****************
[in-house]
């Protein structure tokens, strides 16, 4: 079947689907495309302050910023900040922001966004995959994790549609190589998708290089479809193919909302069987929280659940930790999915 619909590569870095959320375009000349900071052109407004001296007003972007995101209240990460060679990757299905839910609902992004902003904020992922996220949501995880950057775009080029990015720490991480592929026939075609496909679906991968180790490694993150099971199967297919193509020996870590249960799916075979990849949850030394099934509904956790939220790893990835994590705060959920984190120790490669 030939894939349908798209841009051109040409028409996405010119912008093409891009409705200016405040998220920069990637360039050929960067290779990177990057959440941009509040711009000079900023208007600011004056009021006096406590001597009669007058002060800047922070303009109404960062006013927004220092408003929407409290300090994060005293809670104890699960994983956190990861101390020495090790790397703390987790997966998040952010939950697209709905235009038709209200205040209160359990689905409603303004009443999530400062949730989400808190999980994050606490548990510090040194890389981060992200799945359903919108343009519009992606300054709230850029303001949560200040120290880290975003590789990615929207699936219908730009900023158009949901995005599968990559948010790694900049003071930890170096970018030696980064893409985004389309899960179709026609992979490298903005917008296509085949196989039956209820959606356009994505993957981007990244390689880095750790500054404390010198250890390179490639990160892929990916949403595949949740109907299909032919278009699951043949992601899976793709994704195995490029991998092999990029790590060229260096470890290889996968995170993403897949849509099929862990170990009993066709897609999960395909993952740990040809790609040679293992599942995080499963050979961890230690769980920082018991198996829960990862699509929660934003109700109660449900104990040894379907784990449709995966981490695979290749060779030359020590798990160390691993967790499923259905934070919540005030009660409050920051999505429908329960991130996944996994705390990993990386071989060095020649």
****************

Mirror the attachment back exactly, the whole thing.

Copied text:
[in-house]
């Protein structure tokens, strides 16, 4: 079947689907495309302050910023900040922001966004995959994790549609190589998708290089479809193919909302069987929280659940930790999915 619909590569870095959320375009000349900071052109407004001296007003972007995101209240990460060679990757299905839910609902992004902003904020992922996220949501995880950057775009080029990015720490991480592929026939075609496909679906991968180790490694993150099971199967297919193509020996870590249960799916075979990849949850030394099934509904956790939220790893990835994590705060959920984190120790490669 030939894939349908798209841009051109040409028409996405010119912008093409891009409705200016405040998220920069990637360039050929960067290779990177990057959440941009509040711009000079900023208007600011004056009021006096406590001597009669007058002060800047922070303009109404960062006013927004220092408003929407409290300090994060005293809670104890699960994983956190990861101390020495090790790397703390987790997966998040952010939950697209709905235009038709209200205040209160359990689905409603303004009443999530400062949730989400808190999980994050606490548990510090040194890389981060992200799945359903919108343009519009992606300054709230850029303001949560200040120290880290975003590789990615929207699936219908730009900023158009949901995005599968990559948010790694900049003071930890170096970018030696980064893409985004389309899960179709026609992979490298903005917008296509085949196989039956209820959606356009994505993957981007990244390689880095750790500054404390010198250890390179490639990160892929990916949403595949949740109907299909032919278009699951043949992601899976793709994704195995490029991998092999990029790590060229260096470890290889996968995170993403897949849509099929862990170990009993066709897609999960395909993952740990040809790609040679293992599942995080499963050979961890230690769980920082018991198996829960990862699509929660934003109700109660449900104990040894379907784990449709995966981490695979290749060779030359020590798990160390691993967790499923259905934070919540005030009660409050920051999505429908329960991130996944996994705390990993990386071989060095020649």